Masturbation: What’s going on?

Why didn’t God bring up masturbation in the bible?  I came to Christ in 1971.  I came to Christ as a teen as I was struggling with a constant habit of masturbating.  Nobody knew that, because nobody would talk about it in those days, so I kept it to myself.  But as a young Christian I was told there was such a thing as a “concordance” and you could look up all the words that were in the Bible!  I got all excited and when no one was around I looked under the letter “M.”  I thought, as I found not a single reference to the act:  “Looks like God’s not going to talk about it, either!”

That experience left a big question mark in my heart.  Is masturbation right or wrong?  All I knew was that I couldn’t stop.  I tell people that before I came to Christ I thought a man ought to be able to go to bed and go to sleep without having to masturbate first.  The first time I acted out after I became a Christian I thought, “It’s back!  It didn’t go away like you were hoping.”  That reality was devastating.  But God’s silence on the subject made it more of an inward battle than it really had to be.  Even if all it was is a habit I can’t stop doing, I need to be able to talk to people about it.  Can we talk?

Around fifteen years ago I went to a “Promise Keepers” meeting and the theme was worship.  God spoke to my heart that weekend and said “Bob, you are not worshiping me and you know it.”  Worship had become a mere formality in my life.  I had a check list in my mind and as long as we read the Scriptures, prayed, sang good old hymns and had a theologically sound sermon I assumed worship happened.  But that was just going through the motions.  It was far from what God had in mind about worshipping him.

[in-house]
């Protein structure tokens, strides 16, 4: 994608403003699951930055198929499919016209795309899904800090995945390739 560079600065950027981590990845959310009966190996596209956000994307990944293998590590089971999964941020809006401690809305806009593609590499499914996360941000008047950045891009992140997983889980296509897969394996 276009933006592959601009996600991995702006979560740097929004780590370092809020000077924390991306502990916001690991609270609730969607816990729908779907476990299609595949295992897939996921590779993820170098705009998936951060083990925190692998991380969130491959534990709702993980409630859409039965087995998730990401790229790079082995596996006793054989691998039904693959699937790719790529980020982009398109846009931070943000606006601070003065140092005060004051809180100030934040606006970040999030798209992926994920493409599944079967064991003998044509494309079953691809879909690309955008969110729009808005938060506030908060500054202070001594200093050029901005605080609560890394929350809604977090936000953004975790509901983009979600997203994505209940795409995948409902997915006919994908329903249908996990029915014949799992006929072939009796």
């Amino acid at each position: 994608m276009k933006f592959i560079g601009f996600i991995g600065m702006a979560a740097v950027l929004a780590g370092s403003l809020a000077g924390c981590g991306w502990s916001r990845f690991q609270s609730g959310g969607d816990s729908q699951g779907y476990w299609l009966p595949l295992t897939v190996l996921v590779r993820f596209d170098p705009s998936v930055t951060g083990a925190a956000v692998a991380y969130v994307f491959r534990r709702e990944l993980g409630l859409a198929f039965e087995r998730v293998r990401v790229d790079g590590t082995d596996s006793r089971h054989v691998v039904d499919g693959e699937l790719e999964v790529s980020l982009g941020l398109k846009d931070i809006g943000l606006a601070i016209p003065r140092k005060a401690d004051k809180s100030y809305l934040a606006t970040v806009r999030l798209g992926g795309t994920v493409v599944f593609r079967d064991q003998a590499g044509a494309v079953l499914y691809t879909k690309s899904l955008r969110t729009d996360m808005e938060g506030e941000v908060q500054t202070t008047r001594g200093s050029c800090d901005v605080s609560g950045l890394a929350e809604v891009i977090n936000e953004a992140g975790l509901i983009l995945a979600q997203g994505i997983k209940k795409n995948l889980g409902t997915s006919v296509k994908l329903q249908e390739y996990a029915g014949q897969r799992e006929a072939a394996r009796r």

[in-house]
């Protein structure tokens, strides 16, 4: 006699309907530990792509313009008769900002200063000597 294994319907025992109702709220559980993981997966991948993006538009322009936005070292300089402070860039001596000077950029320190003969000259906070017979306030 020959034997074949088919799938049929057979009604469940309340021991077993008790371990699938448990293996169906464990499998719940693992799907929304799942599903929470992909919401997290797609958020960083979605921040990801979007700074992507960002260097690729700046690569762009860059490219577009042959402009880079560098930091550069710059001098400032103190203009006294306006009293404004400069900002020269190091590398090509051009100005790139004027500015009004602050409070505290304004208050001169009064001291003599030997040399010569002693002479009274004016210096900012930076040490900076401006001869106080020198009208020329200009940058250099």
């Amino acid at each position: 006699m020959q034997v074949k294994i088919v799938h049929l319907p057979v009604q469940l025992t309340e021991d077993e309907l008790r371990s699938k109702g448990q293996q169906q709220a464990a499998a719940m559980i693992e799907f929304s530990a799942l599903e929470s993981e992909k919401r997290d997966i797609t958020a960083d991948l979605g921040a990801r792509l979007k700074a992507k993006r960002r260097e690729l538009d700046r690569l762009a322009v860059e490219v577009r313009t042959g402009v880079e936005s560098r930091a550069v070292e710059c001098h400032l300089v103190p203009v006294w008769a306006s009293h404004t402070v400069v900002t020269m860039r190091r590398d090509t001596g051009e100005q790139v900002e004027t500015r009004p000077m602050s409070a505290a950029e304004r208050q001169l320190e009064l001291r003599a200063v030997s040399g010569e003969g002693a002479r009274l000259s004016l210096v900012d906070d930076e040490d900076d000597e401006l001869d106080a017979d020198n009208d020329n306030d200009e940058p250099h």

A few months after the conference, I started dealing seriously with my sexual struggle.  It was then that God reminded me about what true worship really was.  Worship is about giving all of you, all of your heart, to something.  Worship has to do with what you are living for. It was then that I realized that even though I was not truly worshipping God, I was worshipping something.  I learned that my continual movement toward masturbation and pornography was an act of idolatry (false worship).

This discovery helped crystallize what repentance should be about.  Now I knew what I had to turn from—and where I had to turn to.  I had to be honest with what was going on in my heart.  When life becomes confusing or boring or scary or whatever, masturbation and pornography was a place of escape, adventure, pleasure and in a word, life for me.  I needed it, like an addict needs his addiction. I had to be honest with my fantasies and my preference for them rather than waiting on God.

It hit me.  I didn’t have to know whether masturbation was right or wrong.  All I had to know is that what I was doing was wrong because the nature of what I was doing had to do with actively shutting God out of my thoughts and inviting in thoughts that, for the moment, seemed to calm me down and give me a break in life that I desperately needed.

God didn’t bring up masturbation in the Scriptures, but He did say we were supposed to bring every thought captive to Christ Jesus.  And bringing my thoughts captive to the idea that my heart truly is an idol factory helps me be honest with the thoughts that go through my head.  It seems there is still a desperation in my heart to try and make things work out my way and I do need to repent from that.

Where are your inner thoughts leading you?  Do you find that in times of stress, confusion, boredom, loneliness or fear that you turn to find relief in pornography and masturbation?  If so, see your behavior as flowing from your heart, a heart that is living for and consumed by a need for comfort and relief and not a life that is growing in dependence upon God and the things He delights in.  Repentance is very practical and relevant when we see it from that angle.